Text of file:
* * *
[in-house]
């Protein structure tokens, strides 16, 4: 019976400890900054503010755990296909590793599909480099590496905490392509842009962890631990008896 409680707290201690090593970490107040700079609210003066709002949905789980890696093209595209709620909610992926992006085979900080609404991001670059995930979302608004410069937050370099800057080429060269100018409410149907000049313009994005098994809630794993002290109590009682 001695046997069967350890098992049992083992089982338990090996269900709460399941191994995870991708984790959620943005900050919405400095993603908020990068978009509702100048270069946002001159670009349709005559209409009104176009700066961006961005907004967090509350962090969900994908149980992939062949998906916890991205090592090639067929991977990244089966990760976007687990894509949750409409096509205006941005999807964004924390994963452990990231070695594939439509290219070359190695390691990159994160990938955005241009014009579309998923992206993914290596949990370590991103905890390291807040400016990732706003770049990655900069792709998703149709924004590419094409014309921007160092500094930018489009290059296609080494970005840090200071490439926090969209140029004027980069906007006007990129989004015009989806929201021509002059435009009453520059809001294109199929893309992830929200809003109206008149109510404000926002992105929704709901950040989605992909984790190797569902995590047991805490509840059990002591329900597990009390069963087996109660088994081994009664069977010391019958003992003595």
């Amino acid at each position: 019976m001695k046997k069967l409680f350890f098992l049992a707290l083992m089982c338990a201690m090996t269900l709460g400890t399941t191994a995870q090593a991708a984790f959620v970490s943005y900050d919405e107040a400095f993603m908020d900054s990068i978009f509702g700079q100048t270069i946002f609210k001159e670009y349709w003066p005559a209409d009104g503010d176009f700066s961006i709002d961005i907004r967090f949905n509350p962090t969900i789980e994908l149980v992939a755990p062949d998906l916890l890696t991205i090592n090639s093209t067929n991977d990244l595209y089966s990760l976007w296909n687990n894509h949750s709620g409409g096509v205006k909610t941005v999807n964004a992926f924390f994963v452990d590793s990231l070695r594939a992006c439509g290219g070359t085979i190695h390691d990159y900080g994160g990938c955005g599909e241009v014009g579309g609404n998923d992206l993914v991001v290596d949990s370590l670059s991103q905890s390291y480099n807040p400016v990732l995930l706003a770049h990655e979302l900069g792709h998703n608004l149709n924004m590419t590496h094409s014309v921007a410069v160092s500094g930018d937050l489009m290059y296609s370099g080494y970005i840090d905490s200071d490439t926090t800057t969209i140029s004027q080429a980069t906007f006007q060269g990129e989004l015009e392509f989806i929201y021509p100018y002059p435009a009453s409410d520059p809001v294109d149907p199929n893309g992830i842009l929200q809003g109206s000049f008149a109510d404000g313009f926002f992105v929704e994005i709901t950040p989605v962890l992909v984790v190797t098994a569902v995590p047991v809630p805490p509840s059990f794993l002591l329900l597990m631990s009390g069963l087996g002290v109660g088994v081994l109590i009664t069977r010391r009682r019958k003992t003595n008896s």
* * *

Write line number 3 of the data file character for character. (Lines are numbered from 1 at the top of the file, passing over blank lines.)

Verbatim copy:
């Amino acid at each position: 019976m001695k046997k069967l409680f350890f098992l049992a707290l083992m089982c338990a201690m090996t269900l709460g400890t399941t191994a995870q090593a991708a984790f959620v970490s943005y900050d919405e107040a400095f993603m908020d900054s990068i978009f509702g700079q100048t270069i946002f609210k001159e670009y349709w003066p005559a209409d009104g503010d176009f700066s961006i709002d961005i907004r967090f949905n509350p962090t969900i789980e994908l149980v992939a755990p062949d998906l916890l890696t991205i090592n090639s093209t067929n991977d990244l595209y089966s990760l976007w296909n687990n894509h949750s709620g409409g096509v205006k909610t941005v999807n964004a992926f924390f994963v452990d590793s990231l070695r594939a992006c439509g290219g070359t085979i190695h390691d990159y900080g994160g990938c955005g599909e241009v014009g579309g609404n998923d992206l993914v991001v290596d949990s370590l670059s991103q905890s390291y480099n807040p400016v990732l995930l706003a770049h990655e979302l900069g792709h998703n608004l149709n924004m590419t590496h094409s014309v921007a410069v160092s500094g930018d937050l489009m290059y296609s370099g080494y970005i840090d905490s200071d490439t926090t800057t969209i140029s004027q080429a980069t906007f006007q060269g990129e989004l015009e392509f989806i929201y021509p100018y002059p435009a009453s409410d520059p809001v294109d149907p199929n893309g992830i842009l929200q809003g109206s000049f008149a109510d404000g313009f926002f992105v929704e994005i709901t950040p989605v962890l992909v984790v190797t098994a569902v995590p047991v809630p805490p509840s059990f794993l002591l329900l597990m631990s009390g069963l087996g002290v109660g088994v081994l109590i009664t069977r010391r009682r019958k003992t003595n008896s």